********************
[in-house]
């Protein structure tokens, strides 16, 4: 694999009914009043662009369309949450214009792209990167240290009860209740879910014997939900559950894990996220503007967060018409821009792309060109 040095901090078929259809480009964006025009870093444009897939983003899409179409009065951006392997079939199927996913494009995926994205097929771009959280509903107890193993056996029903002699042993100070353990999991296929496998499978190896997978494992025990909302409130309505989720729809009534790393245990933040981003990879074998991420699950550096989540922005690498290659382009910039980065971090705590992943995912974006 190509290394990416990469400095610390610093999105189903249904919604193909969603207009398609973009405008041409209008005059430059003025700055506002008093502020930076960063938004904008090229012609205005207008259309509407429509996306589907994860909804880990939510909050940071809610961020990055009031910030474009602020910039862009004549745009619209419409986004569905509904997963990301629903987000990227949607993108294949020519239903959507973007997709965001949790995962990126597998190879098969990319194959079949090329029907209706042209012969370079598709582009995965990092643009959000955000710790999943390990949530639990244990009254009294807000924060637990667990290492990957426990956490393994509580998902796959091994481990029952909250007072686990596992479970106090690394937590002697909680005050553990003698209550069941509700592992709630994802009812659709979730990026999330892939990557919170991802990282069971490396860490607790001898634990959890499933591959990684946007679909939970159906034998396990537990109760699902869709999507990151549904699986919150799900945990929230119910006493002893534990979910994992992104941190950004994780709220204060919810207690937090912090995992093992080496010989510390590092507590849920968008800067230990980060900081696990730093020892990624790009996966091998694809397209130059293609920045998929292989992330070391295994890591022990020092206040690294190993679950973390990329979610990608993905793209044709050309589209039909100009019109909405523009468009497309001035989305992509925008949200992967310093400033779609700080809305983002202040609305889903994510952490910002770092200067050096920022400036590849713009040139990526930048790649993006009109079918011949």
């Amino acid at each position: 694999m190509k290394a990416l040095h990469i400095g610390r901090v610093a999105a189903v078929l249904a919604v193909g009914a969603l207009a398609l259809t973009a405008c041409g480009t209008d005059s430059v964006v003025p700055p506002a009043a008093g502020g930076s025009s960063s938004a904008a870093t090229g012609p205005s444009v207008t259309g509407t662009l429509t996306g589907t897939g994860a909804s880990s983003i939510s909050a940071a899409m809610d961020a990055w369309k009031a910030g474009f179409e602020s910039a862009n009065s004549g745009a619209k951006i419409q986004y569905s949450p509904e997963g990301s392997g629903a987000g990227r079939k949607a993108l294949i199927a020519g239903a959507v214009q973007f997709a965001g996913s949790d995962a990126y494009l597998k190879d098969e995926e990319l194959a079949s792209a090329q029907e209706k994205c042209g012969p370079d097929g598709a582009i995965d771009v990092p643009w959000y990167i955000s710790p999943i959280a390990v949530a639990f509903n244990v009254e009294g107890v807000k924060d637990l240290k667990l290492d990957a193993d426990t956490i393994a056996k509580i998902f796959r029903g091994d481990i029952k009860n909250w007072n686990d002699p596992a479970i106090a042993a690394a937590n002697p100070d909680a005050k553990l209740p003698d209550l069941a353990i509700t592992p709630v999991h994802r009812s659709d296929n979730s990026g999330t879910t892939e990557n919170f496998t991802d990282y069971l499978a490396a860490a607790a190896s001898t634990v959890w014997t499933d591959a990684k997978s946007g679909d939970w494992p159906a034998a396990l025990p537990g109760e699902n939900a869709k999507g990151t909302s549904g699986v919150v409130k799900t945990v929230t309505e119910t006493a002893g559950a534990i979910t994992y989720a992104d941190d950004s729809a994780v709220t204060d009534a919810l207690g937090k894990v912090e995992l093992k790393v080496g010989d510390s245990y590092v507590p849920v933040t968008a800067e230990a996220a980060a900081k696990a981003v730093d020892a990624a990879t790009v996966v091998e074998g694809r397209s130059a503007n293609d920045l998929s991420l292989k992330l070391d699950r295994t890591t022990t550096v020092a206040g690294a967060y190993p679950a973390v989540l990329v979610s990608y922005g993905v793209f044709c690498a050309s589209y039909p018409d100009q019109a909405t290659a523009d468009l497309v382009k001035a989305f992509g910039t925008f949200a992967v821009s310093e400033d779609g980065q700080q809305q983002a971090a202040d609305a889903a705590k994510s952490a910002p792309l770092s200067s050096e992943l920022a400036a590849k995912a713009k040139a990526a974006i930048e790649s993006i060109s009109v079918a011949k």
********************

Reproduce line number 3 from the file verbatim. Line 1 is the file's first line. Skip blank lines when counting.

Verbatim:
């Amino acid at each position: 694999m190509k290394a990416l040095h990469i400095g610390r901090v610093a999105a189903v078929l249904a919604v193909g009914a969603l207009a398609l259809t973009a405008c041409g480009t209008d005059s430059v964006v003025p700055p506002a009043a008093g502020g930076s025009s960063s938004a904008a870093t090229g012609p205005s444009v207008t259309g509407t662009l429509t996306g589907t897939g994860a909804s880990s983003i939510s909050a940071a899409m809610d961020a990055w369309k009031a910030g474009f179409e602020s910039a862009n009065s004549g745009a619209k951006i419409q986004y569905s949450p509904e997963g990301s392997g629903a987000g990227r079939k949607a993108l294949i199927a020519g239903a959507v214009q973007f997709a965001g996913s949790d995962a990126y494009l597998k190879d098969e995926e990319l194959a079949s792209a090329q029907e209706k994205c042209g012969p370079d097929g598709a582009i995965d771009v990092p643009w959000y990167i955000s710790p999943i959280a390990v949530a639990f509903n244990v009254e009294g107890v807000k924060d637990l240290k667990l290492d990957a193993d426990t956490i393994a056996k509580i998902f796959r029903g091994d481990i029952k009860n909250w007072n686990d002699p596992a479970i106090a042993a690394a937590n002697p100070d909680a005050k553990l209740p003698d209550l069941a353990i509700t592992p709630v999991h994802r009812s659709d296929n979730s990026g999330t879910t892939e990557n919170f496998t991802d990282y069971l499978a490396a860490a607790a190896s001898t634990v959890w014997t499933d591959a990684k997978s946007g679909d939970w494992p159906a034998a396990l025990p537990g109760e699902n939900a869709k999507g990151t909302s549904g699986v919150v409130k799900t945990v929230t309505e119910t006493a002893g559950a534990i979910t994992y989720a992104d941190d950004s729809a994780v709220t204060d009534a919810l207690g937090k894990v912090e995992l093992k790393v080496g010989d510390s245990y590092v507590p849920v933040t968008a800067e230990a996220a980060a900081k696990a981003v730093d020892a990624a990879t790009v996966v091998e074998g694809r397209s130059a503007n293609d920045l998929s991420l292989k992330l070391d699950r295994t890591t022990t550096v020092a206040g690294a967060y190993p679950a973390v989540l990329v979610s990608y922005g993905v793209f044709c690498a050309s589209y039909p018409d100009q019109a909405t290659a523009d468009l497309v382009k001035a989305f992509g910039t925008f949200a992967v821009s310093e400033d779609g980065q700080q809305q983002a971090a202040d609305a889903a705590k994510s952490a910002p792309l770092s200067s050096e992943l920022a400036a590849k995912a713009k040139a990526a974006i930048e790649s993006i060109s009109v079918a011949k």